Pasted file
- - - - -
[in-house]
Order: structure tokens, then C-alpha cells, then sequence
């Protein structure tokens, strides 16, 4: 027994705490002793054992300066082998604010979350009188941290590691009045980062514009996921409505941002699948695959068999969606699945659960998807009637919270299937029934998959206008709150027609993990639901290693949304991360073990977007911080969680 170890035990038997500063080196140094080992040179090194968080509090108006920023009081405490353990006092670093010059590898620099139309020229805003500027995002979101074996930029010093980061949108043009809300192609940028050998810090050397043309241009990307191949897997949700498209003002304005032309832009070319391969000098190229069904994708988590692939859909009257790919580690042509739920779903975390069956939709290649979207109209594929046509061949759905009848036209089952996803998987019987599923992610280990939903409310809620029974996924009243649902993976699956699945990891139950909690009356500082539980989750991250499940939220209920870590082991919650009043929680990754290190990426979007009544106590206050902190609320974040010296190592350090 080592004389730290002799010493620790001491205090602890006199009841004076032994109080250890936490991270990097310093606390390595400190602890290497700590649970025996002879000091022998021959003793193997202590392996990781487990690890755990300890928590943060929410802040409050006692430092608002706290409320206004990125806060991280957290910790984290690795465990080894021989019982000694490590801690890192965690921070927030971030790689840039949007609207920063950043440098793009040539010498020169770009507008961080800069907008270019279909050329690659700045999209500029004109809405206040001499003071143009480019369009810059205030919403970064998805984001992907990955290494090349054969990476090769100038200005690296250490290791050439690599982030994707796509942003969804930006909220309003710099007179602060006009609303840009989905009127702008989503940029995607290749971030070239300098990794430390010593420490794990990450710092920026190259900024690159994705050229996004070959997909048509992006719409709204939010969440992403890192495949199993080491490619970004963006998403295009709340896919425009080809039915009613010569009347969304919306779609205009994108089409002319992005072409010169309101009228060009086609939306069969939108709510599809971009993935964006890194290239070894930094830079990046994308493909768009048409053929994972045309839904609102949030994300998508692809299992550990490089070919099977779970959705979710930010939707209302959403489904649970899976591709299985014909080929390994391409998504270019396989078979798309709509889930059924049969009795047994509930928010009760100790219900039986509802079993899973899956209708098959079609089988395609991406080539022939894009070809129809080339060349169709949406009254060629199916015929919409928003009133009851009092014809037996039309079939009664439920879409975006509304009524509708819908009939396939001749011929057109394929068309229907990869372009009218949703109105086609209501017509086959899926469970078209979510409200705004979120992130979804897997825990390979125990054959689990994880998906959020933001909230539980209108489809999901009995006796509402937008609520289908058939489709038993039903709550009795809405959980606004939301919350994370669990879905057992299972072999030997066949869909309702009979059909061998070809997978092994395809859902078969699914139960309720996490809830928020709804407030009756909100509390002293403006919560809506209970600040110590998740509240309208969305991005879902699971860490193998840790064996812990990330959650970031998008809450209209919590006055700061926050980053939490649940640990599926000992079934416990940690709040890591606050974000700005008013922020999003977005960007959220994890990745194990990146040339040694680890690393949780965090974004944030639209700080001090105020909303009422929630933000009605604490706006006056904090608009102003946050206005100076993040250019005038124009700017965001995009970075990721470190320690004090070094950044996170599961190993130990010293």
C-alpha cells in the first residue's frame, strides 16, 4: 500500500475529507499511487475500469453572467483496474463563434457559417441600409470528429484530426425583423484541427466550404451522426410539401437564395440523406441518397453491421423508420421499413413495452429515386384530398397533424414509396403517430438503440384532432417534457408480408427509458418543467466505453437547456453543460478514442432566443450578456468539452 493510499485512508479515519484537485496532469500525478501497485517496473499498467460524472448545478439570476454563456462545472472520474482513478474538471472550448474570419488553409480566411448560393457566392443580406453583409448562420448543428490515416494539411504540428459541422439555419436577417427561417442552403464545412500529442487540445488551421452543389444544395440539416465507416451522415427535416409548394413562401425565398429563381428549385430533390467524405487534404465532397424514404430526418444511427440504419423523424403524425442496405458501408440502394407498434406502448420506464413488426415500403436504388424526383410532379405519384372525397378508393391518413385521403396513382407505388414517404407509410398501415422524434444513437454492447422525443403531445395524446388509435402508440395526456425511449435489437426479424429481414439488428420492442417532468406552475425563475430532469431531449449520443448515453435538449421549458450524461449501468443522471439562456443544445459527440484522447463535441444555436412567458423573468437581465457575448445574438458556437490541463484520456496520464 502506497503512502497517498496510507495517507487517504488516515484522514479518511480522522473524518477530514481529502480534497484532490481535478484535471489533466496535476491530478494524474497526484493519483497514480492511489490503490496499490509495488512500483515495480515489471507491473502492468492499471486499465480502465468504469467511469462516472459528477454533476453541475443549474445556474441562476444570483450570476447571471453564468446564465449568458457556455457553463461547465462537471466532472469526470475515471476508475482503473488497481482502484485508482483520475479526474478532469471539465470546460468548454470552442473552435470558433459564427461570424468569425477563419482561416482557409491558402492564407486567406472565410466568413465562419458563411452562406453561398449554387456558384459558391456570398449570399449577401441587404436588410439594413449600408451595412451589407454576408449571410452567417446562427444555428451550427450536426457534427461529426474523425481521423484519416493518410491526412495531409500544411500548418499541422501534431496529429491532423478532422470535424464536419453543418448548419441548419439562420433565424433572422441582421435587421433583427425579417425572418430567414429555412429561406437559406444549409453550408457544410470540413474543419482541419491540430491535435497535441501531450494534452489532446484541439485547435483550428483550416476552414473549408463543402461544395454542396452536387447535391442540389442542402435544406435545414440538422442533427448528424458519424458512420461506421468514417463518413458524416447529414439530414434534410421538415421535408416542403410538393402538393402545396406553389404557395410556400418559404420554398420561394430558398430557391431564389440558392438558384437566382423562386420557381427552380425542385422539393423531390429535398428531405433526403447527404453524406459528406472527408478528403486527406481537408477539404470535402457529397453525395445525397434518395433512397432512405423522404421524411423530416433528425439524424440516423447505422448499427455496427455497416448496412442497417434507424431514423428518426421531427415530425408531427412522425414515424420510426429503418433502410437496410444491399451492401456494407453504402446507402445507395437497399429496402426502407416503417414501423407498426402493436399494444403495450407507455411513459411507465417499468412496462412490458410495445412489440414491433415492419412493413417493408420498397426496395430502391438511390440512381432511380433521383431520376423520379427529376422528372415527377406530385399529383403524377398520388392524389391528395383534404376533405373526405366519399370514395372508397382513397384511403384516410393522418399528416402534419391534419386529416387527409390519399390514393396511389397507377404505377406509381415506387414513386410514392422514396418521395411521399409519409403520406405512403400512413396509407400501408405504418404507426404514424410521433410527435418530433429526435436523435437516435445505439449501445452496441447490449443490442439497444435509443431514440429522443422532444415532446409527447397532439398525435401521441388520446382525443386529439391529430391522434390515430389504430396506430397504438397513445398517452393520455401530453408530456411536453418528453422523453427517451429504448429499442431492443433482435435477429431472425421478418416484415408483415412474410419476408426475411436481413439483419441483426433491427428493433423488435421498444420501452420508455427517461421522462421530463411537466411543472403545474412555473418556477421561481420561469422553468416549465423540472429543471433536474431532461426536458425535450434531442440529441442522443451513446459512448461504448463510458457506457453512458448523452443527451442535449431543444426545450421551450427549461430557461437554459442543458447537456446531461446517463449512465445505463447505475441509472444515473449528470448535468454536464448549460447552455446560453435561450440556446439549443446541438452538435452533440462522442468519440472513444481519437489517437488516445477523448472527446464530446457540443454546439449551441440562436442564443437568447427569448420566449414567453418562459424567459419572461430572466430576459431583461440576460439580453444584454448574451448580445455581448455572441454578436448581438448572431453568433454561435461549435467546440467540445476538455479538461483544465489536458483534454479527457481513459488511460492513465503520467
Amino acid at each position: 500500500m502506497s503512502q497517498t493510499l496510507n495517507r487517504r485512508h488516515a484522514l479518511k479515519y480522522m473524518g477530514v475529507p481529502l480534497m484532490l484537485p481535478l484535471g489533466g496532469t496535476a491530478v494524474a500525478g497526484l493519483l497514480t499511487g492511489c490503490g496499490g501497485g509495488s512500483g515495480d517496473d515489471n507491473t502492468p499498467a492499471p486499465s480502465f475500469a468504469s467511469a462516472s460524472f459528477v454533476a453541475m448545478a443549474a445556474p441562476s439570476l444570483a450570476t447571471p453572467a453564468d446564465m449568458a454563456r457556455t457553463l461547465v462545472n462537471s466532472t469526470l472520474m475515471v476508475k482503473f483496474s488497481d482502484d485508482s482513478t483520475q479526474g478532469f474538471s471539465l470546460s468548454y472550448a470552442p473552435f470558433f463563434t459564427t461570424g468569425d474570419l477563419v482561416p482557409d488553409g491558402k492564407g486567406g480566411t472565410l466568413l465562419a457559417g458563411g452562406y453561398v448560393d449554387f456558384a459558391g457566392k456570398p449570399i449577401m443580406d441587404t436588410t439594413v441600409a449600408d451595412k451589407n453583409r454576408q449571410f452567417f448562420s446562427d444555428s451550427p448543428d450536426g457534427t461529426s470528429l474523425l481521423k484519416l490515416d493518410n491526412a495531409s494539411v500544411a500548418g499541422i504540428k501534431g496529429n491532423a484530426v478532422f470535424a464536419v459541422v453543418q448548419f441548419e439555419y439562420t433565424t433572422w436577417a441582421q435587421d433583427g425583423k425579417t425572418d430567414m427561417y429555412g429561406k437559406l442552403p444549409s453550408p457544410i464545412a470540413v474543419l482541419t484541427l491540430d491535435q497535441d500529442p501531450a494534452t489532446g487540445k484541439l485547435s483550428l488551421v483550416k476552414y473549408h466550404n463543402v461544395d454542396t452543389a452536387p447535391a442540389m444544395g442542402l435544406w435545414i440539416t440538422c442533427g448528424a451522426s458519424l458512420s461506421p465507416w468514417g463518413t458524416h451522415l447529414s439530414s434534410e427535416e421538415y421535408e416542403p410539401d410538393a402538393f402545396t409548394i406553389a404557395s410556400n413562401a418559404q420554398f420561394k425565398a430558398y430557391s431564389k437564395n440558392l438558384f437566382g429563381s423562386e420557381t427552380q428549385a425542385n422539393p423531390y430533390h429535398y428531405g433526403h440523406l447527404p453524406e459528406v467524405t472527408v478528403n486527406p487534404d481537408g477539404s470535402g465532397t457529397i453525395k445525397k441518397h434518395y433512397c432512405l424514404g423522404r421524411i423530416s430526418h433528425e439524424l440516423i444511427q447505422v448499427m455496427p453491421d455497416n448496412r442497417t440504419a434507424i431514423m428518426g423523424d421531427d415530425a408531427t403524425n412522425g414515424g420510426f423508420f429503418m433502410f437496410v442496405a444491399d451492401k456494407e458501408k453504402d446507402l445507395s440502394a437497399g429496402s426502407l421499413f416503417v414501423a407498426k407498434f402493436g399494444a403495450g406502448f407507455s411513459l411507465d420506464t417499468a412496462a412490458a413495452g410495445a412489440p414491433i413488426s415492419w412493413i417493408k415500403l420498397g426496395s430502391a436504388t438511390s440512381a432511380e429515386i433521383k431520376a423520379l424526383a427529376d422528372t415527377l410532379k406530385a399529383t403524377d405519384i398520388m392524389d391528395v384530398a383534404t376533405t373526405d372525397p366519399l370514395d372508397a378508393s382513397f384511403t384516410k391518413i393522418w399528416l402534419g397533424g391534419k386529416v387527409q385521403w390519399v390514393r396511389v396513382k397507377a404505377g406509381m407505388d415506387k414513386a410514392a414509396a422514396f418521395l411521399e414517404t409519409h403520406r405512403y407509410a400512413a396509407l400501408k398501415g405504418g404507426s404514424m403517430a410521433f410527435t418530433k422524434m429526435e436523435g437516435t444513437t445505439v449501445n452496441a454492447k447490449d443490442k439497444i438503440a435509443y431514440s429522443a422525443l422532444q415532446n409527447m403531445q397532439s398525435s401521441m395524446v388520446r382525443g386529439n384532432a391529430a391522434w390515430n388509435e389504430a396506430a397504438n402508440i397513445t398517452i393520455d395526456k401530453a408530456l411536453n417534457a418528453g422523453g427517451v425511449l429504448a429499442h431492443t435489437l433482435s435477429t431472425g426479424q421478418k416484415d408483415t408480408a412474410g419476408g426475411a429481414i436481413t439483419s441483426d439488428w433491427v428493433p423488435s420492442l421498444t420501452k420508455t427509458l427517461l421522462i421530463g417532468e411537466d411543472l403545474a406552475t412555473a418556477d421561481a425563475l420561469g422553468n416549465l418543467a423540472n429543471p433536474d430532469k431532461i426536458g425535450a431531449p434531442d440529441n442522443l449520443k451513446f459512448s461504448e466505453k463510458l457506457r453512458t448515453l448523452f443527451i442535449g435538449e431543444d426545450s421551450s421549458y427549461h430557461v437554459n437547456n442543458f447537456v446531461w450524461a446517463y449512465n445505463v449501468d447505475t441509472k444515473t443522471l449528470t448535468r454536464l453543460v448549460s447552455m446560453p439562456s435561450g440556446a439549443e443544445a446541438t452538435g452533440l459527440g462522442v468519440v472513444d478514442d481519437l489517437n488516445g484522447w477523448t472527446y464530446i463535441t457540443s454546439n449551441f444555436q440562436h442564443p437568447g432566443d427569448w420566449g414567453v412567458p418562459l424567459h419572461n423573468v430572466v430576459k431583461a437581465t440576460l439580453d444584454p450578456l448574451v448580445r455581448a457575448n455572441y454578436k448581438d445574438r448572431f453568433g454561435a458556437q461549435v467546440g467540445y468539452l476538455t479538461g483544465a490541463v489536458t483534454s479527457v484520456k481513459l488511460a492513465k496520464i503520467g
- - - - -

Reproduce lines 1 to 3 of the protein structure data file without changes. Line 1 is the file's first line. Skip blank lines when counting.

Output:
[in-house]
Order: structure tokens, then C-alpha cells, then sequence
């Protein structure tokens, strides 16, 4: 027994705490002793054992300066082998604010979350009188941290590691009045980062514009996921409505941002699948695959068999969606699945659960998807009637919270299937029934998959206008709150027609993990639901290693949304991360073990977007911080969680 170890035990038997500063080196140094080992040179090194968080509090108006920023009081405490353990006092670093010059590898620099139309020229805003500027995002979101074996930029010093980061949108043009809300192609940028050998810090050397043309241009990307191949897997949700498209003002304005032309832009070319391969000098190229069904994708988590692939859909009257790919580690042509739920779903975390069956939709290649979207109209594929046509061949759905009848036209089952996803998987019987599923992610280990939903409310809620029974996924009243649902993976699956699945990891139950909690009356500082539980989750991250499940939220209920870590082991919650009043929680990754290190990426979007009544106590206050902190609320974040010296190592350090 080592004389730290002799010493620790001491205090602890006199009841004076032994109080250890936490991270990097310093606390390595400190602890290497700590649970025996002879000091022998021959003793193997202590392996990781487990690890755990300890928590943060929410802040409050006692430092608002706290409320206004990125806060991280957290910790984290690795465990080894021989019982000694490590801690890192965690921070927030971030790689840039949007609207920063950043440098793009040539010498020169770009507008961080800069907008270019279909050329690659700045999209500029004109809405206040001499003071143009480019369009810059205030919403970064998805984001992907990955290494090349054969990476090769100038200005690296250490290791050439690599982030994707796509942003969804930006909220309003710099007179602060006009609303840009989905009127702008989503940029995607290749971030070239300098990794430390010593420490794990990450710092920026190259900024690159994705050229996004070959997909048509992006719409709204939010969440992403890192495949199993080491490619970004963006998403295009709340896919425009080809039915009613010569009347969304919306779609205009994108089409002319992005072409010169309101009228060009086609939306069969939108709510599809971009993935964006890194290239070894930094830079990046994308493909768009048409053929994972045309839904609102949030994300998508692809299992550990490089070919099977779970959705979710930010939707209302959403489904649970899976591709299985014909080929390994391409998504270019396989078979798309709509889930059924049969009795047994509930928010009760100790219900039986509802079993899973899956209708098959079609089988395609991406080539022939894009070809129809080339060349169709949406009254060629199916015929919409928003009133009851009092014809037996039309079939009664439920879409975006509304009524509708819908009939396939001749011929057109394929068309229907990869372009009218949703109105086609209501017509086959899926469970078209979510409200705004979120992130979804897997825990390979125990054959689990994880998906959020933001909230539980209108489809999901009995006796509402937008609520289908058939489709038993039903709550009795809405959980606004939301919350994370669990879905057992299972072999030997066949869909309702009979059909061998070809997978092994395809859902078969699914139960309720996490809830928020709804407030009756909100509390002293403006919560809506209970600040110590998740509240309208969305991005879902699971860490193998840790064996812990990330959650970031998008809450209209919590006055700061926050980053939490649940640990599926000992079934416990940690709040890591606050974000700005008013922020999003977005960007959220994890990745194990990146040339040694680890690393949780965090974004944030639209700080001090105020909303009422929630933000009605604490706006006056904090608009102003946050206005100076993040250019005038124009700017965001995009970075990721470190320690004090070094950044996170599961190993130990010293």